The Partridge Family tv show never was a ratings powerhouse, and it only lasted three seasons.  That was just long enough to have enough episodes that it ended up in regular daytime tv rotation for years.  That is when I became familiar with it.  We never owned any of the Partridge records.  Bell records had it's final number one song in 1975- Barry Manilow's "Mandy".  Shortly after that Bell records was absorbed into the Arista label and the name was retired.

Wednesday, November 3, 2010

Halloween Show

On Saturday October 30th my band (still unnamed, we have yet to settle on anything) played at a Halloween costume party.  I had a great time and it was a lot of fun.  The party was at a house near Auburn, surrounded by big trees, a creek, and farmland.  We played inside a garage, with the partygoers just outside with a big overhead tent awning providing cover.  It was fairly chilly, only about 50 degrees. Everyone in the band was in costume, as was just about everybody watching us.  That provided for an almost guaranteed good night, and the audience danced and gave us a great response after every song.  Someone set up a fog machine and I kept activating it as we played, turning the garage into London.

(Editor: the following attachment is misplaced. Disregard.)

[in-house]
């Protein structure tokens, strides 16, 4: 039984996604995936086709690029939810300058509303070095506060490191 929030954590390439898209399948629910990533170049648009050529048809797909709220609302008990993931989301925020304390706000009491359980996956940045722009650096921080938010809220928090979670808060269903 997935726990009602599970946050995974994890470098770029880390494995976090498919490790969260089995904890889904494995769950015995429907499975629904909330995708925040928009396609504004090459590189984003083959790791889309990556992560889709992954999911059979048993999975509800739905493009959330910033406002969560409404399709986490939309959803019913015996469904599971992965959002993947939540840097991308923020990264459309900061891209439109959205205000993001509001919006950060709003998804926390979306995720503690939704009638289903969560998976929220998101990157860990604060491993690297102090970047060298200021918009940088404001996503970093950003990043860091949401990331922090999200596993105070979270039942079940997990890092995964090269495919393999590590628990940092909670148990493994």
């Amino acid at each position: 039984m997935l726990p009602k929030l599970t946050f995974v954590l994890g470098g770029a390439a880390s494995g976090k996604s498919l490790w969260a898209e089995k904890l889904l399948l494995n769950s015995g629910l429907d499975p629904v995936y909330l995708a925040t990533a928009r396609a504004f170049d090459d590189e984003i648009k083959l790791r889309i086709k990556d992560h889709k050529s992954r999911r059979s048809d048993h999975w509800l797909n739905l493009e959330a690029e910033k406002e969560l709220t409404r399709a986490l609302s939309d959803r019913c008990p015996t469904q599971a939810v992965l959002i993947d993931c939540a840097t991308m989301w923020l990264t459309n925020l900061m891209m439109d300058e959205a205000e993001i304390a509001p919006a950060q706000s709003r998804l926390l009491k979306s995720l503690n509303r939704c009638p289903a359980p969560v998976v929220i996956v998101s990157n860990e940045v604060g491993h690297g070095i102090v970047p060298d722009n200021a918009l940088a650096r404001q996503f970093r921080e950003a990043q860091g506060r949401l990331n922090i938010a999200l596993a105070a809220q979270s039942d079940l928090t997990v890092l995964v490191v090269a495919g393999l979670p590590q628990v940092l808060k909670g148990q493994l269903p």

I got a good audio recording of the show, but the videocamera only captured the first 25 minutes and then the hard drive was full.  Very amateurish preparation on my part.  I told Lyndy she didn't have to spend the whole show shooting photos, she could just watch this time, so she only shot 16 pictures.  I am posting a few of the better ones here.

We played 25 songs, including Monster Mash in honor of the Halloween party occasion.  We had rehearsed that song during the two weeks leading up to the show.  The crowd chanted for two encores.  We were beginning to run out of songs we have rehearsed recently.    Click on these photos to enlarge.

The view from the entrance to the garage.  Fog in foreground.

Some of these are pretty dark.  This is closer to the actual lighting.

Josh and Jordan

Darren and Jarod

Ghoul Rock